Travis Franck

Sep 10, 2011
06:52

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I’m sympathetic to the message: I think the system is broken and we have largely been only with the symptoms. In fact, the drivers of environmental impact are consumption and population growth. This proposal only focuses on the first. The hardest part of this proposal is seeing the feasibility of adopting a system of “precycle insurance.” For instance, look at the #3 in “How?” -- subsidies are hard to remove and many industries will fight to the death. There is a definite lack of political will. Starting a momovement will be required and that takes time. Time that, as you point out (Climate Works paper that ClimateInteractive.org helped with) we don’t have. Questions: 1. Why would premiums go to financing products compatible with sustainability? Wouldn’t they be used to fund clean up of waste? Thinking of medical insurance, the healthy premiums are supposed to covers the ill’s medical costs. 2. I’m worried about the rate of change here. How does the proposal get peak emissions before 2020, as stated is needed? 3. How does this system allow/promote demand side efficiency or only supply side? Seems to be more on manufacturing and less on how much my power my TV uses. 4. The MIT modelers have trouble coming up with pathways that are below 350ppm because they don’t seem to be feasible before 2100. There is too much momentum in the climate system (http://climateinteractive.org/momentum). Does your proposal support a carbon capture technology? That is what would be required. Biochar has limitations in the amount and permanency of sequestration. Also, unclear how precycling insurance would promote biochar.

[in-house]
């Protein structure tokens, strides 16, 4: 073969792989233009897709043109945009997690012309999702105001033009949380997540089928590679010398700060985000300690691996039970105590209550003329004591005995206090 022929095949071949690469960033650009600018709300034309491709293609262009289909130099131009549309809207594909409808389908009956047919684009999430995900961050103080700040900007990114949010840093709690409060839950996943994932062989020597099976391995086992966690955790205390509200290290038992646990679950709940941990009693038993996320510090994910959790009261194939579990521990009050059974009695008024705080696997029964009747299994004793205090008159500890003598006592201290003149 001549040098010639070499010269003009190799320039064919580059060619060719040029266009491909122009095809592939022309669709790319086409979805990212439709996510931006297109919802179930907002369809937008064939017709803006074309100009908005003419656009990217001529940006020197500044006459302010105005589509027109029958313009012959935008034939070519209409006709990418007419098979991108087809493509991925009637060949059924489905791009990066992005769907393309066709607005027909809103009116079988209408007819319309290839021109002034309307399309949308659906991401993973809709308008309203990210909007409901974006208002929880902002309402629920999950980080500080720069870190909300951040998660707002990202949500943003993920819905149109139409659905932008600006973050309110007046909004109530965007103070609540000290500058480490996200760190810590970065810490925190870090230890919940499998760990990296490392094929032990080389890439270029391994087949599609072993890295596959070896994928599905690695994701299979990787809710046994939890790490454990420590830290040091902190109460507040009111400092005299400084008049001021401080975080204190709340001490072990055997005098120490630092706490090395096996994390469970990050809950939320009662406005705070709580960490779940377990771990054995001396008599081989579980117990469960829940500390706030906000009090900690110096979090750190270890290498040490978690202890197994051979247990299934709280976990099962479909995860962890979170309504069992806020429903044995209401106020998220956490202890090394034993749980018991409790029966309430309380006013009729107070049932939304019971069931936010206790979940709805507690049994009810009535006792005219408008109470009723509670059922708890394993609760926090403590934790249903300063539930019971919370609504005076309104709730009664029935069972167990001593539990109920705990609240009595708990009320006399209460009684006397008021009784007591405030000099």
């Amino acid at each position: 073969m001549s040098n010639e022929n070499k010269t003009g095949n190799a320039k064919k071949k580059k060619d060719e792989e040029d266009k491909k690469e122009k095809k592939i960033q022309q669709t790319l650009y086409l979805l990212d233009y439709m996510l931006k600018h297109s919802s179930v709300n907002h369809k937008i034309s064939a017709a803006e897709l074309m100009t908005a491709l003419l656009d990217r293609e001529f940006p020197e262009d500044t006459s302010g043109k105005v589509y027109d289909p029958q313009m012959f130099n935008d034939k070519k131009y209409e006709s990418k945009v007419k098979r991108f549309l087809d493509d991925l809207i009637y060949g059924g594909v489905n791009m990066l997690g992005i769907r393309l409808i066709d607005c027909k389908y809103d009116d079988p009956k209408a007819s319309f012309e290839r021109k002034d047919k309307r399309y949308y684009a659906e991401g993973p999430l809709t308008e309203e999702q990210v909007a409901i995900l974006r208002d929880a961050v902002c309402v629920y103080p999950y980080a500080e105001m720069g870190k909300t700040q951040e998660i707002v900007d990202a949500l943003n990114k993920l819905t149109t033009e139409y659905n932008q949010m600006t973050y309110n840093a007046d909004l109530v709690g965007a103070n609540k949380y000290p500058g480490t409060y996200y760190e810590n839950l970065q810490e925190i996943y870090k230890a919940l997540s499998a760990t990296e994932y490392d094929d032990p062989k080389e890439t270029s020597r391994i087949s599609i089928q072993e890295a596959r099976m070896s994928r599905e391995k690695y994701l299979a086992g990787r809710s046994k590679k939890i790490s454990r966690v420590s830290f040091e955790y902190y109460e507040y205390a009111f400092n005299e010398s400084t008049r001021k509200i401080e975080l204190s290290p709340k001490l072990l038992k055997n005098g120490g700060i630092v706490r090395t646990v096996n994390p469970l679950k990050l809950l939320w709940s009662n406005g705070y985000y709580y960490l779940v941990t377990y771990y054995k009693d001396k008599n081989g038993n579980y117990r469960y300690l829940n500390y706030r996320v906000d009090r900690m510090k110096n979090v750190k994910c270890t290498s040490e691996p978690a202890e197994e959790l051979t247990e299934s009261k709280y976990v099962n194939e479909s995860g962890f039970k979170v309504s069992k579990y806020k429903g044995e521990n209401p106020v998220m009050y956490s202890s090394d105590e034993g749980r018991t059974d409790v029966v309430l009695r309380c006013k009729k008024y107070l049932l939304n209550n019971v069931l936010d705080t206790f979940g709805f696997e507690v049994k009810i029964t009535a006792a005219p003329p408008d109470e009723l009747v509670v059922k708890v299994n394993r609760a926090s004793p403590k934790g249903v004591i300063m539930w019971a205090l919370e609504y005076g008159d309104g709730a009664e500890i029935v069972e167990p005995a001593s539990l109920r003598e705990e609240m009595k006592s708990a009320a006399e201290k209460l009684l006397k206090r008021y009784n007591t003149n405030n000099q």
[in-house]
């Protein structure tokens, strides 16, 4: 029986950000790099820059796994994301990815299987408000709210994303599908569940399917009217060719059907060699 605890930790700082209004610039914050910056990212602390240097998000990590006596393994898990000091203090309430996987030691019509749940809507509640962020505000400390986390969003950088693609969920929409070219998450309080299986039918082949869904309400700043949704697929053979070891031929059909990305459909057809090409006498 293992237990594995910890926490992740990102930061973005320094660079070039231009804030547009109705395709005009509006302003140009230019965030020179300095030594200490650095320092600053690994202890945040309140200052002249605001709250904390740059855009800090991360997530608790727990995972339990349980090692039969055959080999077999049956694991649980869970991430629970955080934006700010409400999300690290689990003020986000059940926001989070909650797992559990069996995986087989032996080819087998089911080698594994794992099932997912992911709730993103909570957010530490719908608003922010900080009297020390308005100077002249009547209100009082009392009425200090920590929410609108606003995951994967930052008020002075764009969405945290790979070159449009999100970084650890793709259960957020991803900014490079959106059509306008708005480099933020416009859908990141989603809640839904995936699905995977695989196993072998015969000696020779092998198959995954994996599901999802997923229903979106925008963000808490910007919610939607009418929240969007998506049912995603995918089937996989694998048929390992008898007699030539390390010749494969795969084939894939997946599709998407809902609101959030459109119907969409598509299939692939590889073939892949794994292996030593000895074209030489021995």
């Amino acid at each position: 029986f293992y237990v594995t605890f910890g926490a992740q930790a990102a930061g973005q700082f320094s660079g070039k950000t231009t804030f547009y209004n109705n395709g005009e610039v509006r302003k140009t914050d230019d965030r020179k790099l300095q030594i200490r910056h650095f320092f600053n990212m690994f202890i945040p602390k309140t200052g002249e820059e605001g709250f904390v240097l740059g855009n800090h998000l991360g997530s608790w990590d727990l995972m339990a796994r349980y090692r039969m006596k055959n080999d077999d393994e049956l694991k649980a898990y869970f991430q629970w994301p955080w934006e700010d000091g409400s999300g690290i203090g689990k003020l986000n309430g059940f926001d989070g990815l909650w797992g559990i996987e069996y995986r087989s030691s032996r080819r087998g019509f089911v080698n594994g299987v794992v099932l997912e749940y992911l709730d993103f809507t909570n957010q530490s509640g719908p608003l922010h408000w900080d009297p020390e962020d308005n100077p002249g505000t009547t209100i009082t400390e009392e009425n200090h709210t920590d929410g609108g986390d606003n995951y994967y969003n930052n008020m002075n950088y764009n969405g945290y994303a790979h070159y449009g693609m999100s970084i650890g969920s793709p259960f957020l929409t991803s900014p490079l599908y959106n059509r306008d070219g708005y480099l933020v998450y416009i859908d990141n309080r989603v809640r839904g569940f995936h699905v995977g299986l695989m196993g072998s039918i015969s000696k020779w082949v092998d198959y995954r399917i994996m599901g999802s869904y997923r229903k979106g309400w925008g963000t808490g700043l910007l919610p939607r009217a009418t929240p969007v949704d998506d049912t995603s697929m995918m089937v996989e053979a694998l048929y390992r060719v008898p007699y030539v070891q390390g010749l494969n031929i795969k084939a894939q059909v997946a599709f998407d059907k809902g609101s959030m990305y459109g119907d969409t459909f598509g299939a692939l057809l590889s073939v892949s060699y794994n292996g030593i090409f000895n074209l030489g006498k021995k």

James Greyson

Sep 13, 2011
10:55